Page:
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Satisfaction in Your Work vs. Just Working for the Money

“I graduated at the end of 2005 from college. Since then I’ve had four jobs, but they don’t give me satisfaction. I now work as a government policy officer, but this takes a lot of my energy. I realize that I don’t have a job that makes me happy. I’m not a thinker, but I would like to do a solid job. I’d like to make a difference.” Miranda, age 28

Can you relate to this? Are you satisfied with your work or just working for the money?

The story of Miranda is nothing new. It’s not the first time we’ve heard comments like these. A report presented by CNN indicates: “Countless employees are unhappy, reporting that they only work for the money and yet would trade a raise for a better boss and work environment.” Often these sentiments are the reason people choose Life\Work Design™ for career coaching.

Most of us not only work for the money, but we also want to get satisfaction from our work. Satisfaction at work means that we want to be happy with doing our job and also be satisfied with the result.  

How do you find satisfaction in your work?

The answer can be very subjective. However, there are three important factors that everyone must consider:

  • There is a relationship between using your top 5 strengths and the job satisfaction that you get.
  • Your work environment and the conditions that play a part in it are a determining factor in experiencing happiness in your work.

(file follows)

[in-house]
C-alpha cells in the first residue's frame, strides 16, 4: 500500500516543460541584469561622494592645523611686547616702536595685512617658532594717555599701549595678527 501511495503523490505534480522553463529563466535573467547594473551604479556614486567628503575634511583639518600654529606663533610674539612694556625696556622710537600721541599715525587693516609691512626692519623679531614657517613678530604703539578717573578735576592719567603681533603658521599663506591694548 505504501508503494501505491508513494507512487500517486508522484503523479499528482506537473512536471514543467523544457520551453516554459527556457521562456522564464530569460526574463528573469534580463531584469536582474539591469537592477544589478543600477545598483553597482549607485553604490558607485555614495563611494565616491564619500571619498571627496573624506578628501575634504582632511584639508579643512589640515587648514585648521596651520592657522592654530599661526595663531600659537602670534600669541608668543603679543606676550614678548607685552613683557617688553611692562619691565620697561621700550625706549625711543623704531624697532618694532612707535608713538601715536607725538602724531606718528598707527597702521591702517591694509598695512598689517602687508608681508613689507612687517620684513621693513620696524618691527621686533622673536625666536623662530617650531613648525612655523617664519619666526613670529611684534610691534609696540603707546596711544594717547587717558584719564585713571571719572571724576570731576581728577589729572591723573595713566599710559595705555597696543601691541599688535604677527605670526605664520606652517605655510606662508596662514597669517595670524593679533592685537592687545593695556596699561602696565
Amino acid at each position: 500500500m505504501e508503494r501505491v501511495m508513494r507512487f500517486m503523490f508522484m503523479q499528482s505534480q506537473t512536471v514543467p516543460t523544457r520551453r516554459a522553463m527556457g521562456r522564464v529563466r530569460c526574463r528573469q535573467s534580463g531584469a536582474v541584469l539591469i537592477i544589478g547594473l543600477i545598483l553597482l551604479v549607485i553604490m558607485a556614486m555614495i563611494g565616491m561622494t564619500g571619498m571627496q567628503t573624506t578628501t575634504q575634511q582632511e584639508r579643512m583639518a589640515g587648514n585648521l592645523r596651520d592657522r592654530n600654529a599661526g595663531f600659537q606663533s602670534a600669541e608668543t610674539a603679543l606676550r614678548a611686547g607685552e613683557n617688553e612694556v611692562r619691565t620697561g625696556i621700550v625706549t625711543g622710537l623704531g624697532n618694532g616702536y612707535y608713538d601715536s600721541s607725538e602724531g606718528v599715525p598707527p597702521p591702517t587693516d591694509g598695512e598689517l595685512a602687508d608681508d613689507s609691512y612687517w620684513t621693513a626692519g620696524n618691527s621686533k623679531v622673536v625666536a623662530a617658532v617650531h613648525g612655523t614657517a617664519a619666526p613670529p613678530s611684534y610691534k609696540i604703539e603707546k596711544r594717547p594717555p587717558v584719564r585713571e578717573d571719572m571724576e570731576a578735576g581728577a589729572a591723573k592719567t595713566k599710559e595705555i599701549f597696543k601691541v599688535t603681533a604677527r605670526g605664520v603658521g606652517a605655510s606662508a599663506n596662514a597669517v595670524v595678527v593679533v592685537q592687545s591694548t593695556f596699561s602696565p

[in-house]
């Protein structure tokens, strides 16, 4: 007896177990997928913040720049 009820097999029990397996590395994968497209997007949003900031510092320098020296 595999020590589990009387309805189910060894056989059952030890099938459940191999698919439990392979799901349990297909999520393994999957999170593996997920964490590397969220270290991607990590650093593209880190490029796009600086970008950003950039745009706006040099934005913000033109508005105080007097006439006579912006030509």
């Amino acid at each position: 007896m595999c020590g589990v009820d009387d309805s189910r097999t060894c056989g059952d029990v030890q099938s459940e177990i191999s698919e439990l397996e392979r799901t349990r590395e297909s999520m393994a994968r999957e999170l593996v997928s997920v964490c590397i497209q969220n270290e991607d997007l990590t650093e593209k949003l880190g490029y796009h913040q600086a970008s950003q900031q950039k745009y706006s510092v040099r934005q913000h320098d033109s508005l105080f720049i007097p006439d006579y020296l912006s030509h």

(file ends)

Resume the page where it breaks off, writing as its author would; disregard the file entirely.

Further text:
• A high degree of alignment between your values and goals, and the goals of your organization are essential for experiencing satisfaction.

1.   To what extent does your work suit your skills and your personality?

For example, Miranda says that she is not a thinker. She’d rather be busy with concrete tasks. I bet she’d like to see the results of her work. It may be true that Miranda does her job well as a government policy officer. But apparently, it takes a lot of energy. For example, because she always has to be on her toes or because she is using skills that do not come naturally to her.

Many people think that you should choose work where you perform best. That should not always be the key criteria for determining whether your job is suitable or not.

The mistake is to think that if you are busy with something you are good at, it should give you pleasure, but this is not always the case. For example, you may have excellent Excel skills, but you don’t enjoy working on Excel spreadsheets all day.